A call to help the real victims of IS terrorism: the Yazidis

I’d like you to do me a favour. The next time you read a story like that of Shamima Begum, the UK Islamic State (IS) supporter who desperately wants to come home, although she does not regret her decision to join the terrorist group and thinks the Manchester bombing was justified, or see a report with IS ladies wailing about how they are suffering and cannot believe that their country is abandoning them, or read analysis on how we have a ‘moral obligation’ to rescue these poor souls, I want you to get access to a recent documentary called ‘On her shoulders‘. And I want you to watch it carefully (I just came back from a screening at the Canadian War Museum).

It is the story of Nadia Murad, a Yazidi young woman whom IS terrorists tore from her family in the village of Kocho back in 2014, who witnessed the killing of her kin and others, was brutally raped and sold into sexual slavery and eventually escaped. She is now a UN goodwill ambassador on human trafficking and is doing what she can to keep the plight of her people at the forefront of the world’s conscience.

To watch the film is hard. Not for its graphic content, which is mercifully absent, but for Ms. Murad’s story and the stories of thousands of other Yazidi women and girls, some as young as 10. She makes reference to what she witnessed done to those girls but there are no words to describe what grown men did in their sexual torture of so many innocent lives.
She tells of how many girls committed suicide rather than continue to suffer hellish abuse. She also gives voice to the genocide of her nation, for genocide it was. The perverted, toxic interpretation of Islam that IS practices saw the Yazidis as non-people that needed to be eliminated, except of course for the young women and girls that they used to satisfy their sexual urges.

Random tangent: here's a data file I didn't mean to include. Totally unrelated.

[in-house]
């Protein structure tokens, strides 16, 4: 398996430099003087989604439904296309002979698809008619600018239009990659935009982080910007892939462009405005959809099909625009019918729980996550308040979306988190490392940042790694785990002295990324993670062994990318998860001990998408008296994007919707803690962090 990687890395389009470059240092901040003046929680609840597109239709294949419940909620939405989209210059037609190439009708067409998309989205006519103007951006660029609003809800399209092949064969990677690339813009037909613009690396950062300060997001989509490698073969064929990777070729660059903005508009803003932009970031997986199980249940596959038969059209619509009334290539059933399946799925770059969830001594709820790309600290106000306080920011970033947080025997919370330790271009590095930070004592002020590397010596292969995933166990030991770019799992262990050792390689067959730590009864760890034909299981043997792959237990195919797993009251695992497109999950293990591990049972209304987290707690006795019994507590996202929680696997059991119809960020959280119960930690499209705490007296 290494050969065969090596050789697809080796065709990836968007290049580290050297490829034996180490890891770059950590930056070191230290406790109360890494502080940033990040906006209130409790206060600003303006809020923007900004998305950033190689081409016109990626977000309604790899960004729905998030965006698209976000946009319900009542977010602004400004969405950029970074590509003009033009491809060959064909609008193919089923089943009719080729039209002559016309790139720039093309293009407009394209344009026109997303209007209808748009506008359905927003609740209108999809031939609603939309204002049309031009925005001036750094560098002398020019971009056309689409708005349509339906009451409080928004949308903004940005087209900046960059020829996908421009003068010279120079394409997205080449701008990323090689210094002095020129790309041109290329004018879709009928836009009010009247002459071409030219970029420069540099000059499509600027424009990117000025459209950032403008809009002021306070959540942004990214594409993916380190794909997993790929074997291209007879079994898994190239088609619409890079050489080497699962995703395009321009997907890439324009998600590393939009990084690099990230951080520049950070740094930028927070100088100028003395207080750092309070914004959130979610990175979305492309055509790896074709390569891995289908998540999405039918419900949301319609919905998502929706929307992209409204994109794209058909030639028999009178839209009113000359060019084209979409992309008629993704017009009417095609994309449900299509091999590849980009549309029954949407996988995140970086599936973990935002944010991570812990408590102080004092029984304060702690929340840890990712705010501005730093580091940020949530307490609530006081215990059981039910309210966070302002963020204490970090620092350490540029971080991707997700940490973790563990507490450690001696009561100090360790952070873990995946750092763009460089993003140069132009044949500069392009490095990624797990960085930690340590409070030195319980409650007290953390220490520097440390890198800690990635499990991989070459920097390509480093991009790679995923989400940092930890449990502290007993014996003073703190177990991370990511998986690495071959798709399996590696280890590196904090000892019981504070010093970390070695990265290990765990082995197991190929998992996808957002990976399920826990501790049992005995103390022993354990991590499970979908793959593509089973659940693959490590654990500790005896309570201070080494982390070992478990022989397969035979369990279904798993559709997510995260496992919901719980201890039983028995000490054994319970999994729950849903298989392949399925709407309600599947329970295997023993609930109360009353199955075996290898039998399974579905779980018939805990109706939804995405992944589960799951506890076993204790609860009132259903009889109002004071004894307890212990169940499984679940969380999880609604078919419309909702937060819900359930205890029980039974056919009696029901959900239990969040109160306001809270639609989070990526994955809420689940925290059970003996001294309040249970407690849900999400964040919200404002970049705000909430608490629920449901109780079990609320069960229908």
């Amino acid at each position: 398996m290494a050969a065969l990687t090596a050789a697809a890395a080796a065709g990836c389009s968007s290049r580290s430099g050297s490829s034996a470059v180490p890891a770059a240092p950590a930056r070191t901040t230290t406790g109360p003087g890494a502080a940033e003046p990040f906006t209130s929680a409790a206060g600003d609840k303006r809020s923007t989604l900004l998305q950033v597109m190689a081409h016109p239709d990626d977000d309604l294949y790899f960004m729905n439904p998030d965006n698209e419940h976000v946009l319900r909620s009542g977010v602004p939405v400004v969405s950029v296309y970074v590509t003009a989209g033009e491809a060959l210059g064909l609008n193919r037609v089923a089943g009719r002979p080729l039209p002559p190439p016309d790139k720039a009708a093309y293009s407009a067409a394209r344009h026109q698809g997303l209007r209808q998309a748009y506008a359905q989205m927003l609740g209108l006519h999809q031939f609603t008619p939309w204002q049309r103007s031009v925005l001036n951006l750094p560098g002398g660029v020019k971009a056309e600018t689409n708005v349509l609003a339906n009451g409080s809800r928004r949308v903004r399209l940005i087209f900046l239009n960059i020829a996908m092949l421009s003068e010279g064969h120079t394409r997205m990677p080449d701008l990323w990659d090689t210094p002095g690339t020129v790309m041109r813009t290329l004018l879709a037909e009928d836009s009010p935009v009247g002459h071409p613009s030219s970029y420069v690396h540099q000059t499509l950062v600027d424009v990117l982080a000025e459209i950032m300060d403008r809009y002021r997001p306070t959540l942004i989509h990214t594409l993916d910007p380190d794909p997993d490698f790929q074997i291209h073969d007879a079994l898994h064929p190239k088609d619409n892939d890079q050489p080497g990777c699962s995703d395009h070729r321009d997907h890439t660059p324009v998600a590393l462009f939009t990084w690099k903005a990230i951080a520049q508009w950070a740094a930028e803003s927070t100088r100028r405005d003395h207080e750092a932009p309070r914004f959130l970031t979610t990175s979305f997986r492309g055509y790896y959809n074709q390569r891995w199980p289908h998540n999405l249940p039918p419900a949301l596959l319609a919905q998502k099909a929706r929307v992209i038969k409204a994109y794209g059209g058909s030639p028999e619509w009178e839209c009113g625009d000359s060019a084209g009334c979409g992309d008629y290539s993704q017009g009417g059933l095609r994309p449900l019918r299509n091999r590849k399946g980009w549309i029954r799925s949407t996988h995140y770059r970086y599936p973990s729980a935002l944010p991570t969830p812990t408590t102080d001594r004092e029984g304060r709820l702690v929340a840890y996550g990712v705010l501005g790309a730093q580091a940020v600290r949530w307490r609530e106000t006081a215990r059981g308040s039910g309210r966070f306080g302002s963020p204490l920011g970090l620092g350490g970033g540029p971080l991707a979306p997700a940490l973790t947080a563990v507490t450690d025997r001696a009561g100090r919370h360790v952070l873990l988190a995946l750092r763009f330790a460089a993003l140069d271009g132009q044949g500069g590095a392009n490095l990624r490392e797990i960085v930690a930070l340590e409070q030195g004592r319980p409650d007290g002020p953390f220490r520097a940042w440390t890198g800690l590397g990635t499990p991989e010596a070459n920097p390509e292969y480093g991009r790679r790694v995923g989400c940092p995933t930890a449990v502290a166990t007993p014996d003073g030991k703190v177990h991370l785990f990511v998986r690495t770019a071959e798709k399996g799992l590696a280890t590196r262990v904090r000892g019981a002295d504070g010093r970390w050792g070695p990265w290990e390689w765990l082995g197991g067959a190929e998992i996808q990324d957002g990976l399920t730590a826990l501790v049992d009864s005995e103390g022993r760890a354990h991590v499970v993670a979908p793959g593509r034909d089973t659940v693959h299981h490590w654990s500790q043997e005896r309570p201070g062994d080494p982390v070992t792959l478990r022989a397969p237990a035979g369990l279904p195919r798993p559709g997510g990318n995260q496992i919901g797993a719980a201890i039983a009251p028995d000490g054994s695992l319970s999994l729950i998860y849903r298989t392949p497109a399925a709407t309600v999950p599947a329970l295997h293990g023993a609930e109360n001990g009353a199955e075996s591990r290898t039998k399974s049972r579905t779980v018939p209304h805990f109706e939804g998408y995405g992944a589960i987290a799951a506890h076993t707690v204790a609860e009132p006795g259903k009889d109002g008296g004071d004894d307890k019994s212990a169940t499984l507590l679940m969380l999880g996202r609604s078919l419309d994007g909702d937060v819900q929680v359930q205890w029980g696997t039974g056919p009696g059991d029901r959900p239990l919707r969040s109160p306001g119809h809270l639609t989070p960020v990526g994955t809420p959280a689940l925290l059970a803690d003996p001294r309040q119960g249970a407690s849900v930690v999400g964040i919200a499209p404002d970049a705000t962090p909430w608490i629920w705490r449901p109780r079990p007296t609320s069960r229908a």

Now go back to the IS women calling out to be ‘saved’. Look again at their stories of how they were ‘brainwashed’ or ‘coerced’ or ‘misguided’ or ‘just following orders’ (hmm, where have we heard that phrase before? In the aftermath of Nazi Germany: I wonder if their are parallels here?). Do that and try to convince me that we as a nation, as a government, as citizens should move heaven and earth to repatriate these women. Go ahead, try. I’ll wait.

The bottom line is that the surviving ‘women of IS’ are not victims: they are victimisers. Ms. Murad and the thousands of Yazidi men, women and children are the true victims. We must never forget that. Conflating the torturers and the tortured is beyond reproach. The women who joined IS were complicit by definition with the crimes against humanity that heinous terrorist group committed. They do not deserve our sympathy or our efforts to repatriate them. They deserve to be tried and incarcerated. They must pay for their actions. Sure, maybe one day they will repent and be able to rejoin society, but not until after they have answered for their crimes.

I will leave the last words to Ms. Murad. She wants those who did what they did to her and to her people to be held accountable. She wants justice. She wants the world to recognise the genocide visited upon her people by IS. So who are you to say any differently?

Those advocating for the ‘moral obligation’ to bring female IS terrorists home might want to check with Ms. Murad first.

Phil Gurski

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